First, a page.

The techs

At this point, other than me, the techs are all either volunteers (most of them) or paid through SMS, They have wide range of skills, but all are required to have some experience with the Linux command line. The current job description is here

Continuing issues


Demand for tech support in recent months has dramatically increased. As a result, there can be a backlog of boxes going back several days.

"Lost" boxes and paperwork

Occasionally paperwork gets separated from the boxes being worked on. This problem can generally be solved these days using printme, rt tickets and general sleuthing, but it is much better if the separation never happens in the first place

"And another thing"

Occasionally a tech support issue never seems to end. The adopter/customer brings the box in for one issue, and then once that is solved, brings up the next thing and the next.

Long Term goals

For the last several months of 2009, my primary goal has been to increase the number of trained techs to the point that we could open up for more hours. Now that we are reaching that goal, the emphasis is changing and that is reflected below.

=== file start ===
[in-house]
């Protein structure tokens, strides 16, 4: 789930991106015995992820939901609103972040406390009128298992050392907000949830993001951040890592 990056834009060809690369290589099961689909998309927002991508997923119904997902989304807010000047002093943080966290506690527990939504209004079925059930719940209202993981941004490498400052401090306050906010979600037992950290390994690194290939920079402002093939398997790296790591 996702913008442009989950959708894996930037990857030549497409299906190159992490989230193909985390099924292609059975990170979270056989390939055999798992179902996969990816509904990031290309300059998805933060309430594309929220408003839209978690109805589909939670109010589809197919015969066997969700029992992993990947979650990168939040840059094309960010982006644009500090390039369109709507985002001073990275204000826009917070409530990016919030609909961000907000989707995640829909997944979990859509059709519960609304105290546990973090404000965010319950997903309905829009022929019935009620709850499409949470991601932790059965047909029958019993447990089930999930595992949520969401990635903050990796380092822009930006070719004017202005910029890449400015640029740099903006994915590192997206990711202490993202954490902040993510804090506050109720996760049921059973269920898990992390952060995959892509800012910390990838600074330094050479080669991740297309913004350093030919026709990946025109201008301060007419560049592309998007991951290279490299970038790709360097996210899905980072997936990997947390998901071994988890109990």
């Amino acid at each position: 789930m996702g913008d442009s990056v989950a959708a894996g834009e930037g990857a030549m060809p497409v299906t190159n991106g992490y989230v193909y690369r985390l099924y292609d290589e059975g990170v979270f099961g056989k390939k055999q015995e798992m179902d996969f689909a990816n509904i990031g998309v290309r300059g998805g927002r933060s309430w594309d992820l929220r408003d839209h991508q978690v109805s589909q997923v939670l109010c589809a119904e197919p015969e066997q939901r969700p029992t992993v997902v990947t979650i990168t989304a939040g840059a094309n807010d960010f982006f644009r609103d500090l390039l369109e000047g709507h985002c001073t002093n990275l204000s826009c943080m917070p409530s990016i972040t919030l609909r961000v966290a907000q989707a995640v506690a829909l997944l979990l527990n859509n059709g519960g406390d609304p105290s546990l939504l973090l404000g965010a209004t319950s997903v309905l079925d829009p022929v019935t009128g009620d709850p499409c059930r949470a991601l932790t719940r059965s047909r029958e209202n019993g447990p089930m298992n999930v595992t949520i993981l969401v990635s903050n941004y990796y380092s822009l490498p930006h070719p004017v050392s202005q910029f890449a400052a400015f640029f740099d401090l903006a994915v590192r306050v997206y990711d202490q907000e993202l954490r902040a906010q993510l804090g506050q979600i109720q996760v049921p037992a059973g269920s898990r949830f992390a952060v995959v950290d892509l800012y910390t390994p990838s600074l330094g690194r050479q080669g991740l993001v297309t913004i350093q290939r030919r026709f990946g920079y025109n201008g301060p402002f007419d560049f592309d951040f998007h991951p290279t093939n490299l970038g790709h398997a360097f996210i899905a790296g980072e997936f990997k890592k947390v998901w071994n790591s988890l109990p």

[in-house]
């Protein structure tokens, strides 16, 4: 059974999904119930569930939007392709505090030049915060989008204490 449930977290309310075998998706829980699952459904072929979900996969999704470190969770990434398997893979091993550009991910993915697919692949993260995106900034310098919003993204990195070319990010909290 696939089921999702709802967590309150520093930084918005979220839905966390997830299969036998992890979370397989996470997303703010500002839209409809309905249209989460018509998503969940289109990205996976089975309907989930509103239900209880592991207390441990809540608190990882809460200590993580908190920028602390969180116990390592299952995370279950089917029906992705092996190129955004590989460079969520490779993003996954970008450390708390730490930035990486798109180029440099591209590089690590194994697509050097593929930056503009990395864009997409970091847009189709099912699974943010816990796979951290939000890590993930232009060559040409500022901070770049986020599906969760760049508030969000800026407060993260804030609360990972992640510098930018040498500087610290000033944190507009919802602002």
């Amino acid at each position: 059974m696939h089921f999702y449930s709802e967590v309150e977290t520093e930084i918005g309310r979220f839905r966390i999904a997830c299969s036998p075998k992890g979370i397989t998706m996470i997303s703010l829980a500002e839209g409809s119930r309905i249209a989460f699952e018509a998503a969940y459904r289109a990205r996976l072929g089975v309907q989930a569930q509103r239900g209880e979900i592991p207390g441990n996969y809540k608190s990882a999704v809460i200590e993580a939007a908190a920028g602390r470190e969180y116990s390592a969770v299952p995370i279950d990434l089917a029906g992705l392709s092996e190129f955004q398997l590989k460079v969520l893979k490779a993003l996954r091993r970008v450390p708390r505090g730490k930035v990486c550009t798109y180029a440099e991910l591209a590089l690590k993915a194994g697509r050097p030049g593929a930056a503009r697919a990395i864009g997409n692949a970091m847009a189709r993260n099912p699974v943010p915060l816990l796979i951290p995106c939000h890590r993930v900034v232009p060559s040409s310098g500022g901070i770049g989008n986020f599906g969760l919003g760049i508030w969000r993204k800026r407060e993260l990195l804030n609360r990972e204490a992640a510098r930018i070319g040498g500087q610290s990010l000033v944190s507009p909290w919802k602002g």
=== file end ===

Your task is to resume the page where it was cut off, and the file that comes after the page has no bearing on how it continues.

Getting and maintaining Full Coverage Tech Support has been the main priority and will remain so for the foreseeable future. This has two elements: First, tech support should be open all of the hours that Free Geek is open. We are getting very close to this goal already. Second, tech support should be able to get started working on boxes the day they come in, even if the work takes longer than one day to complete. Since demand varies tremendously day to day, this will be harder to achieve and for some weeks may be impractical, but it should still always be the goal.


A large part of the tech support experience is educational, with experienced techs paired with newer techs, and both sharing information. This has been very informal so far, and I think it has worked really well that way, but in the long run I do believe this process needs to become somewhat more formal. There are three major pieces to doing the tech support job: Following correct procedures, which is something each new tech has to learn; solving puzzles, which needs to be part of the native skill set of a tech if they are to be successful; and developing a knowledge base of linux issues and solutions, which is a two way communication since most of the techs have a fair amount of this when they start that is not already duplicated by what the more experienced techs know. The first of these is something that is amenable to a formal training program. The third part needs to be more loosely structured, with each of the techs adding to a Knowledge Base as they find solutions to problems, and being able to refer to that knowledge base in an organized manner. One of the most empowering parts of the tech support experience (after solving the problems themselves) is to be able to add to such a knowledge base and be recognized for a unique contribution.